He listens to the woman, then asks her, with the friendliest inflection possible, "Why don't you guys help? It's your trash. The taxpayers can't pay for everything."
It's not the answer the woman wants to hear, but Taniguchi isn't backing down. He suggests kids in the neighborhood could clean up some trash, since they're off for summer vacation.
The woman nods and, eventually, smiles.
She and Taniguchi part after shaking hands.
Taniguchi evokes his personal responsibility mantra when he talks about some of the changes he plans for public housing, including instituting charges for renters who bounce checks or pay rent late, and toughening screening for public housing applicants to weed out potential problem tenants.
Proposed screening measures include requesting an applicant's history of rent payments, "record of disturbances" and credit history.
Taniguchi said the proposed screening policies are in line with what many other housing projects across the country are doing in an effort to keep out tenants who don't pay rent or get along with their neighbors.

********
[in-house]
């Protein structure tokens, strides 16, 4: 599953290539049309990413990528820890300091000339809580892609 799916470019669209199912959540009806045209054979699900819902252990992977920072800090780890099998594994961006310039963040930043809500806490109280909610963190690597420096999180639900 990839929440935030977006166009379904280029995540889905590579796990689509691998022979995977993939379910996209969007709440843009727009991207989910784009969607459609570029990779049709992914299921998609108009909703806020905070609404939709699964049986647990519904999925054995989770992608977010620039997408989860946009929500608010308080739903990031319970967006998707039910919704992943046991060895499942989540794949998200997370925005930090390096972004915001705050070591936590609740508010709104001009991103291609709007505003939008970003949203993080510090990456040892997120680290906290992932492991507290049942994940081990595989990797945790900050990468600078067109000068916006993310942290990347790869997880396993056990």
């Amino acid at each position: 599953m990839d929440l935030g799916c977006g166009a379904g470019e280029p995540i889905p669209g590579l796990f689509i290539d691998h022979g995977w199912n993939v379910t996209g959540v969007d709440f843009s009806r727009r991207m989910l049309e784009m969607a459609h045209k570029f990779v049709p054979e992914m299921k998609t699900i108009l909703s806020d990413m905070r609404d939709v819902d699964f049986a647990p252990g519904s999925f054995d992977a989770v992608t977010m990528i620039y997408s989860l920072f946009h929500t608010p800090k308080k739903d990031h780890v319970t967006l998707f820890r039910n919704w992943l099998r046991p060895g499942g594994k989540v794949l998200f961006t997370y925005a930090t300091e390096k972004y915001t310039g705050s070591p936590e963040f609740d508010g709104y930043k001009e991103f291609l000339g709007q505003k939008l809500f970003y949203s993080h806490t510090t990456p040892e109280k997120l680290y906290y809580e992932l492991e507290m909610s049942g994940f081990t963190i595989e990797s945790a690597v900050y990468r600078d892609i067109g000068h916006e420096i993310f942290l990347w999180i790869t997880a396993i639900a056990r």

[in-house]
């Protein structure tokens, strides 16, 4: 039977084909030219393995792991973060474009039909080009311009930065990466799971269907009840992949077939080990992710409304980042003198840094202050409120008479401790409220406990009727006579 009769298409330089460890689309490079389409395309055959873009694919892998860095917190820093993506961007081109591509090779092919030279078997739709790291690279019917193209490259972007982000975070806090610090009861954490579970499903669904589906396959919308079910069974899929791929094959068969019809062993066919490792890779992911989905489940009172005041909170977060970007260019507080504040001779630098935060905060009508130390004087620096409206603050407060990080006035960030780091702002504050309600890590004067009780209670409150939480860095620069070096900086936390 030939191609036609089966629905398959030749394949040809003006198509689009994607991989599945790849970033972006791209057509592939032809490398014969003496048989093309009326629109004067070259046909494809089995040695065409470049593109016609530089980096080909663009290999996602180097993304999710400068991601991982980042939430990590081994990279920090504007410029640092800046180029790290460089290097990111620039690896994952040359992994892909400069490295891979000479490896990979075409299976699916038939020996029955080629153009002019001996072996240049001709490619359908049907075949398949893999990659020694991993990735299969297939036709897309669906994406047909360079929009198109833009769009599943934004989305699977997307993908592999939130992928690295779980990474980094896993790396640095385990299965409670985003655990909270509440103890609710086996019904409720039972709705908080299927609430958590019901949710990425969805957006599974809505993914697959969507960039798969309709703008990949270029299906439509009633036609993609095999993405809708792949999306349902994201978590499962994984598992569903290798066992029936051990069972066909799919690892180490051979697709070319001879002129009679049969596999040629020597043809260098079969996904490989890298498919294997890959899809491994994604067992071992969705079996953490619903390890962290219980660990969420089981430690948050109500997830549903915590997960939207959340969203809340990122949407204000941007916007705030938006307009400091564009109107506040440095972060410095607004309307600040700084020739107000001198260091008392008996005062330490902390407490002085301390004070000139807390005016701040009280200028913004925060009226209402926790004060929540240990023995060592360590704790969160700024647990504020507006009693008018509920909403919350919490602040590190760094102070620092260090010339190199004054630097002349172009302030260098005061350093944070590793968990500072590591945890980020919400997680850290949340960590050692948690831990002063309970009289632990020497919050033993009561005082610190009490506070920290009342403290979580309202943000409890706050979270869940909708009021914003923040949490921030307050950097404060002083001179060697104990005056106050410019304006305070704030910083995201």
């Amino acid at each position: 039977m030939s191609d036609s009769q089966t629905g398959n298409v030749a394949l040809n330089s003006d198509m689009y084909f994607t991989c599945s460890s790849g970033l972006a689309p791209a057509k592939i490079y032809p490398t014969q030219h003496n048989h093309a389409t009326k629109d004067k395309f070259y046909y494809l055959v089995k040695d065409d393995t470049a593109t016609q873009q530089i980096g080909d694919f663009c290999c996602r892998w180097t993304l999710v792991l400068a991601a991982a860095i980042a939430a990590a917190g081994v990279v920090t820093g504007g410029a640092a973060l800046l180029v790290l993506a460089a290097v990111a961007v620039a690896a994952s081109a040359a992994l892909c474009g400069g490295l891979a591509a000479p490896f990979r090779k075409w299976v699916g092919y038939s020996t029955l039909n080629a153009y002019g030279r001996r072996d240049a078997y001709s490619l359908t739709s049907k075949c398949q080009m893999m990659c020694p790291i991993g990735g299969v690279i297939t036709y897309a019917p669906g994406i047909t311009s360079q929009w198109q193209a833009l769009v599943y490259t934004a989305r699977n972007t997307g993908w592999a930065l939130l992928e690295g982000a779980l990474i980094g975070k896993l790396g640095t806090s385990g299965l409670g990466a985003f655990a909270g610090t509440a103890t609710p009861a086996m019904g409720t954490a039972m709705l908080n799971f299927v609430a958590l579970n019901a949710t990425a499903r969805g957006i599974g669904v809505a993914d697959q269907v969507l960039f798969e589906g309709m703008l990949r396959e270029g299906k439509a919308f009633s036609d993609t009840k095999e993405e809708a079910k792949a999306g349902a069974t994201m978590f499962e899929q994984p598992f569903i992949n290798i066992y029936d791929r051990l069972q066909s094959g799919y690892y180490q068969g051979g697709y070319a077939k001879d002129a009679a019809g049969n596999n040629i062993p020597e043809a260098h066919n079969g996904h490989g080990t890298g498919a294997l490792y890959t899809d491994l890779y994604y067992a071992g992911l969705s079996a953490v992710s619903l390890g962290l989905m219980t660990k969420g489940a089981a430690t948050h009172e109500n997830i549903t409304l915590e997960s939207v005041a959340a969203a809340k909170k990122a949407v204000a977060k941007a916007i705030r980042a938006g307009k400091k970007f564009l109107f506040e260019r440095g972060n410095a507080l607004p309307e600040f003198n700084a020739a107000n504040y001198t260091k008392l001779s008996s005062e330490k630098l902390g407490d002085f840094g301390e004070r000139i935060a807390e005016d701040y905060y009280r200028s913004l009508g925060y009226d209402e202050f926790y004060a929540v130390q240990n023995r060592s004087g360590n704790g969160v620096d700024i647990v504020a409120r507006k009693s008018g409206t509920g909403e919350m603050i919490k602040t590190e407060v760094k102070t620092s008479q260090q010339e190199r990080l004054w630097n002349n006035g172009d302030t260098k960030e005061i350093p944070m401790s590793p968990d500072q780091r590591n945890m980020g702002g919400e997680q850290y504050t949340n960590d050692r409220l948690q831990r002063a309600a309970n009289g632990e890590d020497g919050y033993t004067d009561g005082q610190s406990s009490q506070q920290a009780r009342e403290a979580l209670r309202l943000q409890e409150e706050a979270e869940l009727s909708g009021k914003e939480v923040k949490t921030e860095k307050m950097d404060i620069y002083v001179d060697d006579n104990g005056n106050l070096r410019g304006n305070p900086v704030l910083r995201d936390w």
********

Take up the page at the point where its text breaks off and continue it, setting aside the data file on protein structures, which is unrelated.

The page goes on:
But advocates, including those locally, have raised concerns about the screening policies, saying they are counter to the humanitarian mission of public housing and could prove more harmful than helpful.
Any changes would require approval by the HPHA board.
Public housing already keeps out registered sex offenders, those convicted of a crime within the past three years, and anyone who has been evicted from a public housing project in the Islands since 1985. Applicants also must not owe anything to HPHA, have ever been convicted of manufacturing or dealing methamphetamine or have committed fraud in connection with the federal housing program.
For Taniguchi, the tougher screening is meant to help existing tenants — and hold applicants accountable.
"For eligible public housing applicants, HUD (the U.S. Department of Housing and Urban Development) allows housing authorities to check their references to make sure that applicants will be good tenants," he said. "HUD allows housing authorities to deny admission to any applicant whose habits and practices may ... have a detrimental effect on other tenants or on the project's environment."
Taniguchi, 56, was an attorney specializing in commercial litigation before he got into housing administration.
"I didn't like the arguing," Taniguchi said, of his decision to leave law.